Thursday, December 17, 2009

I had the privilege to interview Ben Harrison. He is a professional portrait/wedding photographer based in the Grand Rapids, MI area. I highly recommend checking out his website and following his blog.


What did you major in while you were at Taylor? "I majored in Computer Graphic Arts with a minor in photography"

Have you used the "extra" classes that Taylor requires us all to take? If so, how? "I believe the ‘gen-ed’ classes have helped me after college by providing a more well-rounded education. In today's world where there is a lot of competition for every job, the broad education that a liberal arts college provides is a definite advantage. I feel as though the really successful businesses in today's economy are the ones who hire people with multiple talents and an education that is not limited merely by their ‘trade.’"

What is your favorite photographic subject, and how did that effect your decision to go into portrait/wedding photography? "People are definitely my favorite subject to photography because every person brings something new to the photograph. You can photograph two different people in front of the same plain white background (Richard Avadon) and the two photographs will have a completely different feel and story."

What is something that you did while at Taylor (or wish you did) that you think is important for aspiring photographers? "The courses I took relating to web design and development as well as graphic design are a definite advantage in the creative industry. Every photographer today needs to have a great website, web presence, and branding. My abilities in these areas have saved our business a lot of time and energy and helped our business grow quickly."

Do you remember the first photograph you made that made you think, "Wow, that's good!"? "I took a mission’s trip to Trinidad my sophomore year at Taylor and though many of the images stood out, there was one in particular that showed me the emotional power of photography. It was an image of two children hugging each other looking up at the camera ... it's hard to describe without seeing the image, but there was something in their eyes that was very moving and I'll never forget that image.

Are you a more technical or artistic photographer, how does that affect your business? "I definitely started more technical, but with experience and additional schooling I have become more of an artistic photographer. You definitely need the technical background to achieve the images you are wanting, but you also need the artistic side to have a really successful business. With technology becoming cheaper and more and more people becoming "photographers" (i.e. soccer moms!) ... your artistic eye and unique style is what separates you in the industry. Take Apple verses PC for example, there are hundreds of computer companies out there, but Apple is the one everyone knows of and is hugely successful because they have focused on great design, doing things their own way, and always focusing on the creativity as opposed to the technical components. Apple focuses on creative new ways to do things and then builds the technology to turn it into reality ... just as in photography, you should focus on creative new ways to take photographs and know the technology well enough to achieve it."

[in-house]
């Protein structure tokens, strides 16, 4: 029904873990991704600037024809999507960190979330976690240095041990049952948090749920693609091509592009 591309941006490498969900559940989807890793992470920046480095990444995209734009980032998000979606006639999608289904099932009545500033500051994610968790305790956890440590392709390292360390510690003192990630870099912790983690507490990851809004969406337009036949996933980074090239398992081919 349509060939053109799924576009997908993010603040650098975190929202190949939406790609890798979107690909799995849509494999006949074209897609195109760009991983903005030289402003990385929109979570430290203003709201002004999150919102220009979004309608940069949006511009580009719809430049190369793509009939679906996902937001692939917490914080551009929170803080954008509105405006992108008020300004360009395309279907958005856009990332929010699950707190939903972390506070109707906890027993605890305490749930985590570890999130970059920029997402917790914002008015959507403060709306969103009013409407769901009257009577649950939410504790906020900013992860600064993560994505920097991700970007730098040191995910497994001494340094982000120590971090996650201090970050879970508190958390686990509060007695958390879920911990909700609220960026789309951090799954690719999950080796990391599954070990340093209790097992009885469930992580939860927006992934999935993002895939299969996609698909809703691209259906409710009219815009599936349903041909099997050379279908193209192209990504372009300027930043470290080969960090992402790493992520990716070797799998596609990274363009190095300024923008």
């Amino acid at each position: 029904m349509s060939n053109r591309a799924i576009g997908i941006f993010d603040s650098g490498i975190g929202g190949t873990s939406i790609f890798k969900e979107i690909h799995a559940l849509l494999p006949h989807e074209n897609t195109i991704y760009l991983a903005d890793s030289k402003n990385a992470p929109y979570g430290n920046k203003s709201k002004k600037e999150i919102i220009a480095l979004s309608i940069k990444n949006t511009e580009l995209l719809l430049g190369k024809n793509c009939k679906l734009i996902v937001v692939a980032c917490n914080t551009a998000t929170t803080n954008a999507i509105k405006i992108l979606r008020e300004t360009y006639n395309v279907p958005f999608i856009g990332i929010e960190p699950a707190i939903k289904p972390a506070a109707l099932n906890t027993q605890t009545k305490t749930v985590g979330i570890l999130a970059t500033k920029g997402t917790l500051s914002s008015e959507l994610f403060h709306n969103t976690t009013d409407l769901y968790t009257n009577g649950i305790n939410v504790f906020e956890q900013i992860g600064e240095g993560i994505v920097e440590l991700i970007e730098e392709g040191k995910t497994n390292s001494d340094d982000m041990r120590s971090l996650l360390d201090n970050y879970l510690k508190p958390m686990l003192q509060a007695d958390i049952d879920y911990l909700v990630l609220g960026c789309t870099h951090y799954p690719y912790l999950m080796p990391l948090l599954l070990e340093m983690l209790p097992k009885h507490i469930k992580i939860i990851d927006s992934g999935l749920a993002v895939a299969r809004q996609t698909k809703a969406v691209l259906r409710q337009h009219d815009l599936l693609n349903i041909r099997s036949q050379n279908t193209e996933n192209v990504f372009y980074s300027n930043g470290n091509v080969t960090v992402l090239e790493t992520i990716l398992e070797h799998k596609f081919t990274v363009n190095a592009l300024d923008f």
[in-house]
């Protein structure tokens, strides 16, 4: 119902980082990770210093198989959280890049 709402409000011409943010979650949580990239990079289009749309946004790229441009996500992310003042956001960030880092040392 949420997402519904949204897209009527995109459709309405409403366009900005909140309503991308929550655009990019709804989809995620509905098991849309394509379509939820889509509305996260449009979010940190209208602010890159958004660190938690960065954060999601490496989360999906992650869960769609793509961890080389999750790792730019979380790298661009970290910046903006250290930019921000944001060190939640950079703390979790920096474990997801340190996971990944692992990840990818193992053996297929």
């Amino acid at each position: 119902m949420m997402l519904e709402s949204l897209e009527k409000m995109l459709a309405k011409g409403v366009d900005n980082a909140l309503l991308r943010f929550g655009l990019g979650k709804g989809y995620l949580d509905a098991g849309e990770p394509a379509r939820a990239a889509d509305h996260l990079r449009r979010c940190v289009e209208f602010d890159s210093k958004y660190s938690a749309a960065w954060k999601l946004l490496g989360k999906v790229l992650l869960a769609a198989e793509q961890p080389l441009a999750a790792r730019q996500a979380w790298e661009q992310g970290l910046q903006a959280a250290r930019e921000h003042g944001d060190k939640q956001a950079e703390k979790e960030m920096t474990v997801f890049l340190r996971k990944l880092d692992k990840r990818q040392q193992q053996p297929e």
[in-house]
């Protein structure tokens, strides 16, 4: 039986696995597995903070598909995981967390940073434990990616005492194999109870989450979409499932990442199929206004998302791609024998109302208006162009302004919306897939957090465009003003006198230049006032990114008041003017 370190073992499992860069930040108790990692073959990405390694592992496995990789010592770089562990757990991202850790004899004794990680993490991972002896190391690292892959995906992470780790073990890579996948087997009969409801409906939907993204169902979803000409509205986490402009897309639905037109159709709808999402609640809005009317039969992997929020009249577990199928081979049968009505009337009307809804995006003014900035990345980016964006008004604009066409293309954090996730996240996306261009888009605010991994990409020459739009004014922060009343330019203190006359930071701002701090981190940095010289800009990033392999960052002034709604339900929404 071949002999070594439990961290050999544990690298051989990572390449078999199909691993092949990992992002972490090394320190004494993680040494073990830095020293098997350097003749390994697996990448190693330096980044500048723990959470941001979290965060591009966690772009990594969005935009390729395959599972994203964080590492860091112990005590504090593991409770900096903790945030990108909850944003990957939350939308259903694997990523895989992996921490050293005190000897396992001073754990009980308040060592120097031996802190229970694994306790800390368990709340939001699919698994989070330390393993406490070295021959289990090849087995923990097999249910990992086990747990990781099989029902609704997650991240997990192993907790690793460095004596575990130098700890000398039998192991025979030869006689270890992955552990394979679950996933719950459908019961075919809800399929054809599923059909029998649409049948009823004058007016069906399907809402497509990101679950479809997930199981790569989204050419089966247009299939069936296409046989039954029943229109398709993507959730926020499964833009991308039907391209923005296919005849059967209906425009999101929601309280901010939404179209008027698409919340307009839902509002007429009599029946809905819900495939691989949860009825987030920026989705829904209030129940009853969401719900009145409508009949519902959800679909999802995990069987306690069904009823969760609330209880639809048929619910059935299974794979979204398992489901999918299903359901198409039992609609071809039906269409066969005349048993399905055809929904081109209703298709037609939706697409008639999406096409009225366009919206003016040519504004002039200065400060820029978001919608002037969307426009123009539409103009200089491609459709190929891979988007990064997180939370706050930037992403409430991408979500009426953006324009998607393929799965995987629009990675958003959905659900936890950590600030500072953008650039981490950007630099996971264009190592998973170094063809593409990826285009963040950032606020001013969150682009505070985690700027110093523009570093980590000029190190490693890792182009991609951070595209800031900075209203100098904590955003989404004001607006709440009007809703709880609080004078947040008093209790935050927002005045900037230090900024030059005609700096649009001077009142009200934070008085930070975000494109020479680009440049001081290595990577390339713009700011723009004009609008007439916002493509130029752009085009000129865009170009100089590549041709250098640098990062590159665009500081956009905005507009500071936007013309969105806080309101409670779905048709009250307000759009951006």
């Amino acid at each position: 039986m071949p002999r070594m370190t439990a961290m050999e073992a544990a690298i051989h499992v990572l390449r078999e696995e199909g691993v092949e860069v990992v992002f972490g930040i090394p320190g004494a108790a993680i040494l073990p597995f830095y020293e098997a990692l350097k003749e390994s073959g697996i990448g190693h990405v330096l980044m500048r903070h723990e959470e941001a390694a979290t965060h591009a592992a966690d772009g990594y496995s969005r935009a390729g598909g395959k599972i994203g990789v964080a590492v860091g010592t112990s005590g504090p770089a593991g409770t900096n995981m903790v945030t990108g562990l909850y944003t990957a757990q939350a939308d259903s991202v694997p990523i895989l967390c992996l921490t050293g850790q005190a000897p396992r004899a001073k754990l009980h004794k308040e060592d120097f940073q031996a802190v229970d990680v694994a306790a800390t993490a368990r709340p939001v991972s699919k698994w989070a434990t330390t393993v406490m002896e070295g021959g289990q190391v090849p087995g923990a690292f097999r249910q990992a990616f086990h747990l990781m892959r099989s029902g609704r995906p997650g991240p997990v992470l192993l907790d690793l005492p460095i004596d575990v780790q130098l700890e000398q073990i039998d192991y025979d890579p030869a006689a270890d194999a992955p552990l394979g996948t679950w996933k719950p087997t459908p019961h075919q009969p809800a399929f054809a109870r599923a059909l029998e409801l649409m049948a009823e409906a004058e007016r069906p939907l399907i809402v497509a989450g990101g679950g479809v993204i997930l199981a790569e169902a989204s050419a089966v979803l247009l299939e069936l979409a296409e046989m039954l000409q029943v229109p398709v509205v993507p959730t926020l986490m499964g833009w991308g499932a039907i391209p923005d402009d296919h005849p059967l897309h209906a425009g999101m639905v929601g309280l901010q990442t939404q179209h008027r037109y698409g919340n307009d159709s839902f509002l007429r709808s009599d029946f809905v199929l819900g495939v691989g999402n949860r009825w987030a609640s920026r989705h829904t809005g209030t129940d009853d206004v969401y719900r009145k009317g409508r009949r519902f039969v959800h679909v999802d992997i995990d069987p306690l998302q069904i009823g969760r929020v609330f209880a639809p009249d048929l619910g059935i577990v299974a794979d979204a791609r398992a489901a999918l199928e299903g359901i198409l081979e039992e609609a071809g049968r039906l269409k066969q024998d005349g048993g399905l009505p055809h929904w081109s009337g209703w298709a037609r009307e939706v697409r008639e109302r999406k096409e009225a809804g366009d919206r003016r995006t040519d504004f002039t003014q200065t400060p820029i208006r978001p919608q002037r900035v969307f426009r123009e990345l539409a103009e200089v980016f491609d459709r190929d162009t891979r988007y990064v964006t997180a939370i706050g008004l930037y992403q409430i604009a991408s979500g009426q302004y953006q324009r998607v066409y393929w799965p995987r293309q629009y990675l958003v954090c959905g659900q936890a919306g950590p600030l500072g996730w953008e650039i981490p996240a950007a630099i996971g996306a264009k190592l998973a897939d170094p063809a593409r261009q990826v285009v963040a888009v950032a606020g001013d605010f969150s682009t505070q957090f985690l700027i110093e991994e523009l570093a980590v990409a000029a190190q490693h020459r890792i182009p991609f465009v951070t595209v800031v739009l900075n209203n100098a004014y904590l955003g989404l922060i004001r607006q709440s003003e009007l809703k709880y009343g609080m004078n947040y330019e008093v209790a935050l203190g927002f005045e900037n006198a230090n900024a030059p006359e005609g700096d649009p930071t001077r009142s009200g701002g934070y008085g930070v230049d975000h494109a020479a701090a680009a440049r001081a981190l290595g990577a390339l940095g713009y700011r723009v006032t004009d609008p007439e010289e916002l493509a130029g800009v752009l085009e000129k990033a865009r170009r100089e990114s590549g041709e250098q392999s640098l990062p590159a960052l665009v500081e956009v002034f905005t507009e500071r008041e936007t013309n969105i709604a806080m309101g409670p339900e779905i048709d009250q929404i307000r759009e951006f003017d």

Where do you find your inspiration? "We look at a lot of magazines relating to photograph and fashion as well as overall design (i.e. architecture, interior design etc). We also have found some other photographers that produce similar work to ours which in turn inspires us."

Many times when someone turns a hobby into a profession, the passion dies out. Has this affected you at all? "We find just as much joy in being entrepreneurs and running a successful business as we do in the actual product we deliver. If we didn't have the drive to be self-employed and create our own business we would definitely get burnt out in doing photography day in and day out. If someone doesn't feel a strong desire or drive to be self-employed, then I would not recommend turning a hobby into a profession ... the photography can only get you so far, but being a smart business person determines how successful you are."

What is your favorite project that you have photographed? "My MFA thesis was a project I worked on for over a year and it dealt with the juxtaposition of humans desire to grow and expand and conscience or sub conscience concern for the health of the environment. I traveled around the U.S. and photographed subjects that I felt demonstrated this awkward interaction of man-made structures in natural settings."